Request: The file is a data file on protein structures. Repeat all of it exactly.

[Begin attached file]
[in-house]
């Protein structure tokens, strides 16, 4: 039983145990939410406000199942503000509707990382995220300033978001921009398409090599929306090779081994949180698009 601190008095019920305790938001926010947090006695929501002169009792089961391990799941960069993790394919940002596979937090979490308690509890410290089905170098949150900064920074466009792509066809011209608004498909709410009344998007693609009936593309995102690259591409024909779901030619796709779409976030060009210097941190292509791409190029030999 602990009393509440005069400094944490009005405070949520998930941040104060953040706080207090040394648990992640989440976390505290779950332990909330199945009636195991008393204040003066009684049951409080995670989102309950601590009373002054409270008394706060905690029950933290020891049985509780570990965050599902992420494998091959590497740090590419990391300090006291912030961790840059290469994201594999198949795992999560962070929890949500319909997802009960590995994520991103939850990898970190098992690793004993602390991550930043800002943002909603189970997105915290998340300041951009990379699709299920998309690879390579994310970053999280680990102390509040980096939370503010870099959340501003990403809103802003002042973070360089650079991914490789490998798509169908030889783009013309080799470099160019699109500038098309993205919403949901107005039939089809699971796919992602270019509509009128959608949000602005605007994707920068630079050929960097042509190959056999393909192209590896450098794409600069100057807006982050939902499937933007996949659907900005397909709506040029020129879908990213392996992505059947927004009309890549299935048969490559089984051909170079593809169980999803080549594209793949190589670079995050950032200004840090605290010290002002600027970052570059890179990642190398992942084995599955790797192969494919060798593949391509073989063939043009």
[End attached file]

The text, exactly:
[in-house]
């Protein structure tokens, strides 16, 4: 039983145990939410406000199942503000509707990382995220300033978001921009398409090599929306090779081994949180698009 601190008095019920305790938001926010947090006695929501002169009792089961391990799941960069993790394919940002596979937090979490308690509890410290089905170098949150900064920074466009792509066809011209608004498909709410009344998007693609009936593309995102690259591409024909779901030619796709779409976030060009210097941190292509791409190029030999 602990009393509440005069400094944490009005405070949520998930941040104060953040706080207090040394648990992640989440976390505290779950332990909330199945009636195991008393204040003066009684049951409080995670989102309950601590009373002054409270008394706060905690029950933290020891049985509780570990965050599902992420494998091959590497740090590419990391300090006291912030961790840059290469994201594999198949795992999560962070929890949500319909997802009960590995994520991103939850990898970190098992690793004993602390991550930043800002943002909603189970997105915290998340300041951009990379699709299920998309690879390579994310970053999280680990102390509040980096939370503010870099959340501003990403809103802003002042973070360089650079991914490789490998798509169908030889783009013309080799470099160019699109500038098309993205919403949901107005039939089809699971796919992602270019509509009128959608949000602005605007994707920068630079050929960097042509190959056999393909192209590896450098794409600069100057807006982050939902499937933007996949659907900005397909709506040029020129879908990213392996992505059947927004009309890549299935048969490559089984051909170079593809169980999803080549594209793949190589670079995050950032200004840090605290010290002002600027970052570059890179990642190398992942084995599955790797192969494919060798593949391509073989063939043009």